Kidware’s “Developer’s Reference Guide to Small Basic” is really an organizer – a way of presenting Small Basic as it was meant to be learned – as a cohesive set of tools to be employed by any serious programmer.
Small Basic is serious programming language – allowing professional results in both educational and recreational applications. It is designed to be used by beginners, but anyone visiting Microsoft’s web site can see how professional results are attainable to anyone who invests time learning Computer Science – with Small Basic not as the subject, but as the tool. With the Kidware Developer’s Reference, the authors make Computer Science explicit to the nubile learner.
Microsoft’s new Small Basic is a simplified version of the many BASIC (Basic All-Purpose Symbolic Instruction Code) programming languages of the past. But unlike other BASICs of the past, in Small Basic it makes sense to speak in Object-Oriented Programming terminology. Small Basic has only 14 keywords (premised upon pre-existing classes) – each providing their own set of commands (methods) and variants (overloads).
The Small Basic language is simple enough to allow programs to be written with keyboard driven input and text-only output, but powerful enough to create eye-catching graphical user interface (GUI) applications where input may come from a keyboard, a mouse, or a touch-screen.
The Small Basic programming environment is very user-friendly – providing a context-sensitive command reference, so that the user learns the commands while typing. With Itellisense, each command has help on the side-bar providing an explanation of the syntax and the options available in order to complete the command.
Thus, while the Small Basic environment is ideal for the youngest programmer, this reference guide is written to complement Small Basic, to provide the best foundation for learning object-oriented programming concepts which are Computer Science.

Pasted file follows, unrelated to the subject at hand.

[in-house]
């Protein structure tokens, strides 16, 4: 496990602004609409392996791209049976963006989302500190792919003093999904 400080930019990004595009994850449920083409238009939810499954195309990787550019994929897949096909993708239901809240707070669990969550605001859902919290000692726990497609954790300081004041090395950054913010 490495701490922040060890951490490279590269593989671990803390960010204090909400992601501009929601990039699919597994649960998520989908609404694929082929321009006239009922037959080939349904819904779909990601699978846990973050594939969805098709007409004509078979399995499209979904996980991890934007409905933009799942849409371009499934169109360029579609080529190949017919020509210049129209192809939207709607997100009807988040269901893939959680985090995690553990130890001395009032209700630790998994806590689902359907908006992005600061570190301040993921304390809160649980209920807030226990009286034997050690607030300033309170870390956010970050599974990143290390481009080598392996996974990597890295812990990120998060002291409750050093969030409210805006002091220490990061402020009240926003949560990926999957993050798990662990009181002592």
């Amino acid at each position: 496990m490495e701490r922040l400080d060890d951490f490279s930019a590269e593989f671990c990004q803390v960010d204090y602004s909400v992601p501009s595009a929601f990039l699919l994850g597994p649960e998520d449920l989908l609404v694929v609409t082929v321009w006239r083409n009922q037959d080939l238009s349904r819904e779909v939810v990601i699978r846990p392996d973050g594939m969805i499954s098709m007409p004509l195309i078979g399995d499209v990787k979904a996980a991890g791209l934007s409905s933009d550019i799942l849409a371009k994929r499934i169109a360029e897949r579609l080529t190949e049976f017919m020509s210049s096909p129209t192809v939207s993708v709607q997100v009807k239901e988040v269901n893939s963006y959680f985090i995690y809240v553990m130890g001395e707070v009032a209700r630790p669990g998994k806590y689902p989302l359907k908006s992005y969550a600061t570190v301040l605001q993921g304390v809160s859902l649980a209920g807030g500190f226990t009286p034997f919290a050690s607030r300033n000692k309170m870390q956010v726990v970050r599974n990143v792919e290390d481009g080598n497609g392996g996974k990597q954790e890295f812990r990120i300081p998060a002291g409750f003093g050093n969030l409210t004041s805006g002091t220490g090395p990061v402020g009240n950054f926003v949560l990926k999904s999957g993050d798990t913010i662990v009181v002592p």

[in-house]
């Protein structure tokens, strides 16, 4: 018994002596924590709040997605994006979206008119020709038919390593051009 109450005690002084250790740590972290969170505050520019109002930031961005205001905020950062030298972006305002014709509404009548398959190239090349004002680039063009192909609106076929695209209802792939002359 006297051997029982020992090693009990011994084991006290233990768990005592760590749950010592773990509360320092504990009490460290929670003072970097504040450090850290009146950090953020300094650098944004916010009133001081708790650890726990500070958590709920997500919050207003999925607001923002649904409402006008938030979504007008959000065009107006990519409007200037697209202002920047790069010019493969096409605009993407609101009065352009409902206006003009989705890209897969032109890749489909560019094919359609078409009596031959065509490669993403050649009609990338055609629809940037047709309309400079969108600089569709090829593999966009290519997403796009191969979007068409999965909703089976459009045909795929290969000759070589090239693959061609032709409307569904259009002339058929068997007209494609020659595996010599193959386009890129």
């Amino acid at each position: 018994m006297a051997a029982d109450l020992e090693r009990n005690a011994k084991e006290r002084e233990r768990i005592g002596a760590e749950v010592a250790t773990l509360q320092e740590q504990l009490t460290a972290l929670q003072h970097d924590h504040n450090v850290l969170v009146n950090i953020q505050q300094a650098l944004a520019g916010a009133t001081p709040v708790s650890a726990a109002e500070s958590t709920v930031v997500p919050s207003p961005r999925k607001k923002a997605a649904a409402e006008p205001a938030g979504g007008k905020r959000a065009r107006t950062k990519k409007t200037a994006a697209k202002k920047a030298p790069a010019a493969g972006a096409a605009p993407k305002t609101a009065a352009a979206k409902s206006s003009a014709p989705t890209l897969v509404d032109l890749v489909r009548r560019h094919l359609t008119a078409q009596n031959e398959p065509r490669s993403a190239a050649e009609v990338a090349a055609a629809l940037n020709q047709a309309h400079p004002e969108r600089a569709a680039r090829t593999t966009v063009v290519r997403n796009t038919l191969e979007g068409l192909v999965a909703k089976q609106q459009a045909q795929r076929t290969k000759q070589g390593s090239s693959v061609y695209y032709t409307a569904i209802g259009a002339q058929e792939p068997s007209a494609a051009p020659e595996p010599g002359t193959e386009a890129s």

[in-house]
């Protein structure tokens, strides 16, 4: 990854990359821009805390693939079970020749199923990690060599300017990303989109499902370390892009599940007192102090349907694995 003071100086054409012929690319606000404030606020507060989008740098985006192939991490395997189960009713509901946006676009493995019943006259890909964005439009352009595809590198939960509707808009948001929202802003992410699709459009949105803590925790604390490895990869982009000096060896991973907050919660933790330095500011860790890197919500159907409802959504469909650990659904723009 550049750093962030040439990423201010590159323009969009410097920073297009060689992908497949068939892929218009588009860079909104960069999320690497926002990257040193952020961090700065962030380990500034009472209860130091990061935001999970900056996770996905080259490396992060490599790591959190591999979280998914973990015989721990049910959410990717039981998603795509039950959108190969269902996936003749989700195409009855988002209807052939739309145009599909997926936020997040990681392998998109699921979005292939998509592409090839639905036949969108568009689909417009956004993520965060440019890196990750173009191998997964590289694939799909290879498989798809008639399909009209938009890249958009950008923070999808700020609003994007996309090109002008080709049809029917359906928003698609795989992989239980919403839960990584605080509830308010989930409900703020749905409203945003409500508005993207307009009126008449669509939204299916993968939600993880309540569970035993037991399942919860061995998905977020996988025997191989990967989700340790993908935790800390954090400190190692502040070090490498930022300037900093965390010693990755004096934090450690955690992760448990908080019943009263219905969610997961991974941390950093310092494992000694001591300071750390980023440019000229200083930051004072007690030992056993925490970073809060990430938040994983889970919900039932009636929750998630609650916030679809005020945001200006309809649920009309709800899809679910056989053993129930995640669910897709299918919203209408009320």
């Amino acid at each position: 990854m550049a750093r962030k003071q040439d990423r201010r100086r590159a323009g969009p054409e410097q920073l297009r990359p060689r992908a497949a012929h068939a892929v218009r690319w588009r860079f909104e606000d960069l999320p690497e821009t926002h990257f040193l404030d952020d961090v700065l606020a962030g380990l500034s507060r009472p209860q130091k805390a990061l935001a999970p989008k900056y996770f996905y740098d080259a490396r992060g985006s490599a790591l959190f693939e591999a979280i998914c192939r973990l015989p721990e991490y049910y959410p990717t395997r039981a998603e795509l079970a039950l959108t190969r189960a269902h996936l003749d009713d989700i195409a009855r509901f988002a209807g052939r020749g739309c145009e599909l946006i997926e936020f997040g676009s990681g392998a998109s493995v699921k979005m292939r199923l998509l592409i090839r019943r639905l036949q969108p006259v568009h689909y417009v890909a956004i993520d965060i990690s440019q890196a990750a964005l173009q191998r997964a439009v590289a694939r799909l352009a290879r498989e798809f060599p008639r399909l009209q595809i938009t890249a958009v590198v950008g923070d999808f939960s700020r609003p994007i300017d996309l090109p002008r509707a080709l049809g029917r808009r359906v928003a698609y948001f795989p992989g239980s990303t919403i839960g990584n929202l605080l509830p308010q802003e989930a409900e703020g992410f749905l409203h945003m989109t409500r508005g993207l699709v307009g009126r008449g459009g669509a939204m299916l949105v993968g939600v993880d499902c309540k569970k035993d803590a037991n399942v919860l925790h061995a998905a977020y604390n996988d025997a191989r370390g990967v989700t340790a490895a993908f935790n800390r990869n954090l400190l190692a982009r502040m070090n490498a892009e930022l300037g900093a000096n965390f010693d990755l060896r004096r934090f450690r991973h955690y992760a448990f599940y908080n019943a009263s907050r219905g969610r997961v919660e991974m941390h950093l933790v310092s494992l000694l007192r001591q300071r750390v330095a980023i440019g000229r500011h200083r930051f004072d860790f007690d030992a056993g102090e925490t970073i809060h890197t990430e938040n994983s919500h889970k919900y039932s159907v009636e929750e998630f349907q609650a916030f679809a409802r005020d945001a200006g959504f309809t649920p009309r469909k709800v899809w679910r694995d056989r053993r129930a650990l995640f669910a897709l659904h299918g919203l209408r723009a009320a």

Topics are ordered as they would be in any Computer Science course – right from the naming and declaration of variables, to data types, arrays, mathematical and logical operators, string functions, math functions, looping, decision making, and sub-routines. The specifics of Small Basic Objects; Programs, Text Window, Graphics Window, and Controls (buttons and textboxes), Clock, Text, ImageLists, Shapes, Mouse, Timers, Sound, and Files, are presented with proper emphasis on declaring (instantiating) objects of these classes, and accessing attributes and methods of each class. Thus, learners focus upon object-oriented concepts while mastering the classes which make up the Small Basic language.
Then, applications are drawn out for Input Validation, Date Arithmetic, Randomizing numbers (in card games), Charting (graphing techniques), Animation, check-boxes and radio buttons, Turtle graphics (allowing turtle-language “Logo”-like commands), and a Dictionary class.
While full solutions are provided, practical projects are presented in an easy-to-follow set of lessons explaining the rational for the solution – the layout of the GUI, coding design and conventions, and specific code related to the problem. The learner may follow the tutorials at their own pace while focusing upon context relevant information.